When applying the rational basis standard, courts must determine if a relationship exists between the issue in the case and a legitimate governmental interest. In this case, the court noted that the associations themselves defeated their equal protection argument by acknowledging that the city differentiated between single-family subdivisions and subdivision-style condominium developments in order to save money. The associations contended that the city was motivated to save money by requiring the associations to pay for their own services, thus conserving tax dollars. However, the court pointed out that conserving tax dollars is a legitimate interest for a government.

Because the Constitution grants legislators broad authority to decide who receives the benefit of tax expenditures, the city's decision to burden condominium associations but not single-family homeowners associations with road services and maintenance did not discriminate.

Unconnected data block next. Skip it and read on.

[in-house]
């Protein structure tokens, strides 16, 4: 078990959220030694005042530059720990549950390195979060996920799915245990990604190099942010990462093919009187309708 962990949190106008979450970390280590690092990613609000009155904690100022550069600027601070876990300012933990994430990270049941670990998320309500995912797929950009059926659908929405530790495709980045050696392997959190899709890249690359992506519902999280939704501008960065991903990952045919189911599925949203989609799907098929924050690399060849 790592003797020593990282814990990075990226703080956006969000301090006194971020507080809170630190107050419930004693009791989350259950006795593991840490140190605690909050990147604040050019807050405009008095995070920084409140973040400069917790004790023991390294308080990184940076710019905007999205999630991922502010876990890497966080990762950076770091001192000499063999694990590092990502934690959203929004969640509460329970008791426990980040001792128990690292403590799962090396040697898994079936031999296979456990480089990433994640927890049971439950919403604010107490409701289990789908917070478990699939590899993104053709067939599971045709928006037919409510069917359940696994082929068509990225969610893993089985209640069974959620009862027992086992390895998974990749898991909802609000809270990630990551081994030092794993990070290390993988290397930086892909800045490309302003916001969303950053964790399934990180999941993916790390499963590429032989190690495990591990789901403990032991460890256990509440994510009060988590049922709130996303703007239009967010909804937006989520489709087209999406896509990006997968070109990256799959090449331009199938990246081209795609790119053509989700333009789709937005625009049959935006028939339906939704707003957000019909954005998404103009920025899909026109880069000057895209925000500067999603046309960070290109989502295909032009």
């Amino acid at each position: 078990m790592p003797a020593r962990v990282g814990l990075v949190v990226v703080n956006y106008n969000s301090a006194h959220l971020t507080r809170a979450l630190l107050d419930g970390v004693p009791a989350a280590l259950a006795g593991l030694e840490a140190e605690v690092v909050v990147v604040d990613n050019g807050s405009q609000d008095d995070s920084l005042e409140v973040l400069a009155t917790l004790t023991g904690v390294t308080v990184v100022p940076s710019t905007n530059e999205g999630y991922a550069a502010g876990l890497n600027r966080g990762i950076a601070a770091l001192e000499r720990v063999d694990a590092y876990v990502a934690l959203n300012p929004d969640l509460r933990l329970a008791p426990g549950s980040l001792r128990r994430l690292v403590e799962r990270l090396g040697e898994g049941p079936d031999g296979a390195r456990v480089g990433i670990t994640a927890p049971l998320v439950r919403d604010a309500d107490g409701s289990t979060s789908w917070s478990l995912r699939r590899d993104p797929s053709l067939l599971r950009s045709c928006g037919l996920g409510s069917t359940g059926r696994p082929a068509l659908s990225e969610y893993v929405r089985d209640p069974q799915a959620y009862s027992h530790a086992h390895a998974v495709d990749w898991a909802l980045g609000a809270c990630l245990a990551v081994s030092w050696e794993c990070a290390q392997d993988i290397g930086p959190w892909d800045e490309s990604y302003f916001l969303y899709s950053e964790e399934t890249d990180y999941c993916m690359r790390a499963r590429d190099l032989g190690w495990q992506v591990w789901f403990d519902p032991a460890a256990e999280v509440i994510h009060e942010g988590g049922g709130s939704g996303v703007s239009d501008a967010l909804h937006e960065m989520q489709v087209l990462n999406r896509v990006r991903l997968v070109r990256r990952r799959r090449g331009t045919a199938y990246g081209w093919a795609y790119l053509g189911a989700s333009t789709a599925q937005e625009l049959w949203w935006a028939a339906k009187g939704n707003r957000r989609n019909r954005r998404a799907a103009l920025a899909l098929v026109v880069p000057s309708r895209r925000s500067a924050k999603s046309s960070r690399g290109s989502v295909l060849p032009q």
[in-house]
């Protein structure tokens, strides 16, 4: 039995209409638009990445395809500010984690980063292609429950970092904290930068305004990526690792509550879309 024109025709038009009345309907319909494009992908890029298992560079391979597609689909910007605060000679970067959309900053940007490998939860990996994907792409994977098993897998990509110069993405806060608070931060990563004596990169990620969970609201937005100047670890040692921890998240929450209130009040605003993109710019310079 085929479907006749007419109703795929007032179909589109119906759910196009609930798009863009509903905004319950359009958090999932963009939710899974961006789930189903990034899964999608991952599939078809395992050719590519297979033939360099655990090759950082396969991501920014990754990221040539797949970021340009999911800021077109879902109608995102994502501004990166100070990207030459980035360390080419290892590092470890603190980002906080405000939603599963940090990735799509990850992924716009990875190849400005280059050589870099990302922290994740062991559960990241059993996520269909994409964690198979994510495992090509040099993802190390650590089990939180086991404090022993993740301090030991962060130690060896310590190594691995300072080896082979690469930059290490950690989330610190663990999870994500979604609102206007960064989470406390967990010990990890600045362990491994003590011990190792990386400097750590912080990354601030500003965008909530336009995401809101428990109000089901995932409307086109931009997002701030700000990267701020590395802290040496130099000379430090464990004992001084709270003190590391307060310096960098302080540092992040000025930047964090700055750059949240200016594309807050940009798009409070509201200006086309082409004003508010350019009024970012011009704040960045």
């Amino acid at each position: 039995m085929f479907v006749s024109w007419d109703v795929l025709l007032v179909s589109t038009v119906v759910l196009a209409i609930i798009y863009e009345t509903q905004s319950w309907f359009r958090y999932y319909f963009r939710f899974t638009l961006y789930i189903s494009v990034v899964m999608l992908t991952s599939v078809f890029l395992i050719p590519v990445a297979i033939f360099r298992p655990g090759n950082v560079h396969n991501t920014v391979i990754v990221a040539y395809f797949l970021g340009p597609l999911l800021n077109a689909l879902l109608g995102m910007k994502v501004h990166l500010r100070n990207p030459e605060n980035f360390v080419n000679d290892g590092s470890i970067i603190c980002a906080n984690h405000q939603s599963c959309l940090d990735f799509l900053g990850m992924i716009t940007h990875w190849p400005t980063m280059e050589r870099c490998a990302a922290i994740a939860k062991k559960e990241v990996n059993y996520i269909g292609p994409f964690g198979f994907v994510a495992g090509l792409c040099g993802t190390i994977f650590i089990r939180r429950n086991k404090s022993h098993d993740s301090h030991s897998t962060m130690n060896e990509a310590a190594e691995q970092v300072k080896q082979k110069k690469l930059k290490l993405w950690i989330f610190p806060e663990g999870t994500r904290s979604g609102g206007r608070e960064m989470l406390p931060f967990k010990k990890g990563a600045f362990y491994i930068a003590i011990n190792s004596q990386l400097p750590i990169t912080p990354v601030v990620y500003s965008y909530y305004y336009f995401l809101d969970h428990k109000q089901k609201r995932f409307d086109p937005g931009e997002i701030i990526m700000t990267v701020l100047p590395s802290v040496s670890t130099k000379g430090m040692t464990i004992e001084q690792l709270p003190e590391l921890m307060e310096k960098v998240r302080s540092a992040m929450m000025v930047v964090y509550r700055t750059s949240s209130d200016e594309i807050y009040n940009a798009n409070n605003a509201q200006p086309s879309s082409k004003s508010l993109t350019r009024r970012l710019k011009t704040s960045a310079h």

Regarding the associations' due process claim, the court noted that the claim was nearly incomprehensible. The associations argued that the due process violation was twofold: (1) the city's taking from the associations a city-created interest (road services and maintenance) to be treated like other homeowners, and (2) indirect double taxation of condominium unit owners who pay assessments to the associations and pay city taxes. The court did not agree, stating again that governments can distribute tax burdens as they see fit.

The associations also claimed that they were due equal protection under Wisc. Stat. section 703.27, which provides:

"(1) A zoning or other land use ordinance or regulations may not prohibit the condominium form of ownership or impose any requirements upon a condominium that it would not impose if the development were under a different form of ownership."